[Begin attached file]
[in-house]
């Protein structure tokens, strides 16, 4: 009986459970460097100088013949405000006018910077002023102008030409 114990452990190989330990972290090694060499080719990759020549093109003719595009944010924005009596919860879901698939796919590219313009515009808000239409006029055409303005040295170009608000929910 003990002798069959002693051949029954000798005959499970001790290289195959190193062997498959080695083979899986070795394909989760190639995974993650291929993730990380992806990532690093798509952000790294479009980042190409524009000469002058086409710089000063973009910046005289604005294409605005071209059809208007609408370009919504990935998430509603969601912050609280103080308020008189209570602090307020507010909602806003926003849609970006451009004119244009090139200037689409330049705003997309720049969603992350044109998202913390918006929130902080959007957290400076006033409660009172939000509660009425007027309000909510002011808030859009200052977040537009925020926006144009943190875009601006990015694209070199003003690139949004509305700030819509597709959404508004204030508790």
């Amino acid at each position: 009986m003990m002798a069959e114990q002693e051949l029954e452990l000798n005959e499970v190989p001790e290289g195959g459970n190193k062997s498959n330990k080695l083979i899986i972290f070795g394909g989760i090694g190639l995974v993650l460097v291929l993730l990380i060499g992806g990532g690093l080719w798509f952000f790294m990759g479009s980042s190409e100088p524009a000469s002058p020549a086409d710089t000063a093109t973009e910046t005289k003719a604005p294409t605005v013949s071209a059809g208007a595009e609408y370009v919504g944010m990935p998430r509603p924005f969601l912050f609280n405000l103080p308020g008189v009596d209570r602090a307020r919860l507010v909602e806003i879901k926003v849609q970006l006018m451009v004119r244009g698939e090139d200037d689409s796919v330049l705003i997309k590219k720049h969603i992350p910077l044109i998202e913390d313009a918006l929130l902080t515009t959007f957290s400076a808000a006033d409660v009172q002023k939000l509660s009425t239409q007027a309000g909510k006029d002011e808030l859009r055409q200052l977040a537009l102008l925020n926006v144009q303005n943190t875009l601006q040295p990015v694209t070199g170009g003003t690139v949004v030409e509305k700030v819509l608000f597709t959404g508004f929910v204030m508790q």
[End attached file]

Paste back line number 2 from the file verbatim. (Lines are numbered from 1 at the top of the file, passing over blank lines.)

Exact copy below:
């Protein structure tokens, strides 16, 4: 009986459970460097100088013949405000006018910077002023102008030409 114990452990190989330990972290090694060499080719990759020549093109003719595009944010924005009596919860879901698939796919590219313009515009808000239409006029055409303005040295170009608000929910 003990002798069959002693051949029954000798005959499970001790290289195959190193062997498959080695083979899986070795394909989760190639995974993650291929993730990380992806990532690093798509952000790294479009980042190409524009000469002058086409710089000063973009910046005289604005294409605005071209059809208007609408370009919504990935998430509603969601912050609280103080308020008189209570602090307020507010909602806003926003849609970006451009004119244009090139200037689409330049705003997309720049969603992350044109998202913390918006929130902080959007957290400076006033409660009172939000509660009425007027309000909510002011808030859009200052977040537009925020926006144009943190875009601006990015694209070199003003690139949004509305700030819509597709959404508004204030508790």